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Martin gets his photo op

I've been looking for a story on Paul Martin's visit to Sri Lanka that takes the more cynical view. His personal, visible involvement in every aspect of Canada's aid to the tsunami victims is the most transparent posturing I've seen in a politician in a long time. But no, the Canadian press dutifully behaved just as Martin wanted them to, published the photos he wanted them to, and wrote the soft, squishy stories he wanted them to. There really is no mystery why so many Canadian journalists wind up with cushy government jobs later in their careers.

But today's Ottawa Sun has a story by documentary filmmaker Garth Pritchard, who works with the Canadian Military, that tells what really happened to get Paul his pictures. Unfortunately, it's not available online, but let me quote the relevant sections:

His people from Ottawa, including the RCMP, were pushing people out of the way, grabbing at cameras, and trampling over graves on the beach in order to photograph the PM.

An RCMP guy tried to interfere with my camera, but one of our soldiers intervened.

A couple of women from the PM's office were running around yelling at people.

It got out of hand. It was crazy.

The whole visit was a photo opportunity -- with cameras set-up for the PM in designated spots: Martin on the each looking into the sea, Martin amid the wreckage, Martin with a homeless kid, Martin taking a token drink of water produced by the DART water purifier.

He met with the Canadian commander, Lt. Col. Mike Voith and a small medical team, but didn't visit the camp of the 200 Canadian military people here for tsunami victims.

Martin's handlers wanted no one but their people taking photos. The padre was even shoved out of the way.

And then he was gone -- helicoptered out. Maybe 90 minutes in the area. Embarrassing. I'm in Sri Lanka with the DART men and women and, as Canadian soldiers always do, they're working miracles -- but the PM didn't have time to visit them.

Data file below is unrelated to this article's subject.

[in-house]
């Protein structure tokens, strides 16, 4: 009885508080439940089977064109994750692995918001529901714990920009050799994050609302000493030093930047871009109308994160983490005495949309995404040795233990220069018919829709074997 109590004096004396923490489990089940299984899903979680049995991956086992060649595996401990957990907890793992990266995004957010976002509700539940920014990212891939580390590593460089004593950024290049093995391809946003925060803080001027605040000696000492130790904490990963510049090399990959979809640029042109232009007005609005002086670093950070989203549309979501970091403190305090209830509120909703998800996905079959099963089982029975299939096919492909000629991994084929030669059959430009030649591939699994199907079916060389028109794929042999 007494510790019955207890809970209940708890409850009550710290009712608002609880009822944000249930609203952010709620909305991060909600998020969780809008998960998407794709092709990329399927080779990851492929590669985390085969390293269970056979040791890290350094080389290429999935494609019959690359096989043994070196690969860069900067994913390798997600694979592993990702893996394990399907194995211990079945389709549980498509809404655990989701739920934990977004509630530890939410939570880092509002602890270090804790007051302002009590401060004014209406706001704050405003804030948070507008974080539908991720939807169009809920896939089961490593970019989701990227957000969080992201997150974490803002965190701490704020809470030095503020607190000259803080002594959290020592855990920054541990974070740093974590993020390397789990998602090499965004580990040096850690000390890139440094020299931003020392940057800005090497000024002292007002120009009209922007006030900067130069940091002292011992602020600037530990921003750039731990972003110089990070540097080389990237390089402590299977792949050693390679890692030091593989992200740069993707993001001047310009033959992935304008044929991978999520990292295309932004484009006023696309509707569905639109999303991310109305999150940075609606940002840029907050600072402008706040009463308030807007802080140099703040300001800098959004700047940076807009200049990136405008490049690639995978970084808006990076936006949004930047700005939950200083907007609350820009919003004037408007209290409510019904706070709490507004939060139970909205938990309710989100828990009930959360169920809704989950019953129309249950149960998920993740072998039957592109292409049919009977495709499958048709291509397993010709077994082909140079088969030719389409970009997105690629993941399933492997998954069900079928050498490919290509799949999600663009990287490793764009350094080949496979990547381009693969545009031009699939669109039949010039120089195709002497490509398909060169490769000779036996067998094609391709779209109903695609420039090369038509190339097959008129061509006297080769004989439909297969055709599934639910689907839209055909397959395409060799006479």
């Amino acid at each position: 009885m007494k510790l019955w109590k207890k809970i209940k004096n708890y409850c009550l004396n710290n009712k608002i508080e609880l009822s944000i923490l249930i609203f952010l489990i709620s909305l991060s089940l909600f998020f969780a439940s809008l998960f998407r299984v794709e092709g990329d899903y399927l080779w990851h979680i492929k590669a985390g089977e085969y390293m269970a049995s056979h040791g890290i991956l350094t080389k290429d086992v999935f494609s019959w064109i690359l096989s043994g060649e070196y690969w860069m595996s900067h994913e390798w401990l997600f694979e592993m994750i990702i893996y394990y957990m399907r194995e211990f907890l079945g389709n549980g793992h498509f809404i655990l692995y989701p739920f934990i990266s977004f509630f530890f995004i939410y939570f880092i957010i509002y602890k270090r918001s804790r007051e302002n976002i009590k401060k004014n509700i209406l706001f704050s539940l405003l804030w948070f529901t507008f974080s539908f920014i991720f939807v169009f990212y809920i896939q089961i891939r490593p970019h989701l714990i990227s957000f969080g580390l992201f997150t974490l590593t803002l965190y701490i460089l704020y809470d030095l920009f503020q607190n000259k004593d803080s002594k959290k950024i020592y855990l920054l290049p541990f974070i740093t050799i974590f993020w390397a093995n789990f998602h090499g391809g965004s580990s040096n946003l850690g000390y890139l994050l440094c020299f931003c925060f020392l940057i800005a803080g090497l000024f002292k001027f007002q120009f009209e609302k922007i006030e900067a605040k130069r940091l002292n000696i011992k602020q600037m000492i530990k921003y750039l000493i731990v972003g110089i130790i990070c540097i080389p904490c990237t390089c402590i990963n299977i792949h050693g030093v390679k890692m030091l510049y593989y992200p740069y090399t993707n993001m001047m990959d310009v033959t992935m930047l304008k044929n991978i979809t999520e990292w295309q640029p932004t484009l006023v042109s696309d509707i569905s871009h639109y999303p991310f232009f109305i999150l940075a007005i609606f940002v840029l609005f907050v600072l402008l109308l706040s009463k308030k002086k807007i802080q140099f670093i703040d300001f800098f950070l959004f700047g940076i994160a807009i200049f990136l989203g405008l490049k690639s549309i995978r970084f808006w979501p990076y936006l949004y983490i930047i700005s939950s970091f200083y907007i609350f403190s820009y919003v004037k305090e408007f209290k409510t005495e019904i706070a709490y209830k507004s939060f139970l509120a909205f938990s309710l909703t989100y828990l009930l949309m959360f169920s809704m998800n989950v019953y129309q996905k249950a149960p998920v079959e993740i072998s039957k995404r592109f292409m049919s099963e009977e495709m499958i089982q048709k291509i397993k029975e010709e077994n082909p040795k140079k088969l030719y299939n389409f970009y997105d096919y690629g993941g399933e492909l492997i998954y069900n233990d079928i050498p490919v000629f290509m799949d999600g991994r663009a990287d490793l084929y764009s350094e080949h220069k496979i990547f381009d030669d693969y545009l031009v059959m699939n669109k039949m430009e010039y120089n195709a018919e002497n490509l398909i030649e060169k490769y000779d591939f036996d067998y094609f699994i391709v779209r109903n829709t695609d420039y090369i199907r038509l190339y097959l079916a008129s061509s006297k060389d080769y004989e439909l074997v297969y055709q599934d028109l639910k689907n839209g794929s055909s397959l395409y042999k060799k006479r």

Pritchard goes on to relate how the DART team has found plenty of useful work to keep them busy, despite being late for the immediate critical disaster relief.

It's frightening to think of, but the most important consideration on any government action is how it will play to the press, and to those special interests that influence the press. Not how much it will cost, whether it will work, what other consequences the action will have -- just what it will look like. What the spin will be. What it will say about what the government values are. It's how we've allowed an ineffective and massively inefficient gun registry to be established, and it's why we're unable to look at market-based solutions to our crumbling health-care system. And we've gotten so used to it in this country that seeing our Prime Minister cynically inserting himself into a devastating tragedy is somehow not seen as being crass.

UPDATE: Spin Killer finds Pritchard's complete article on the web.

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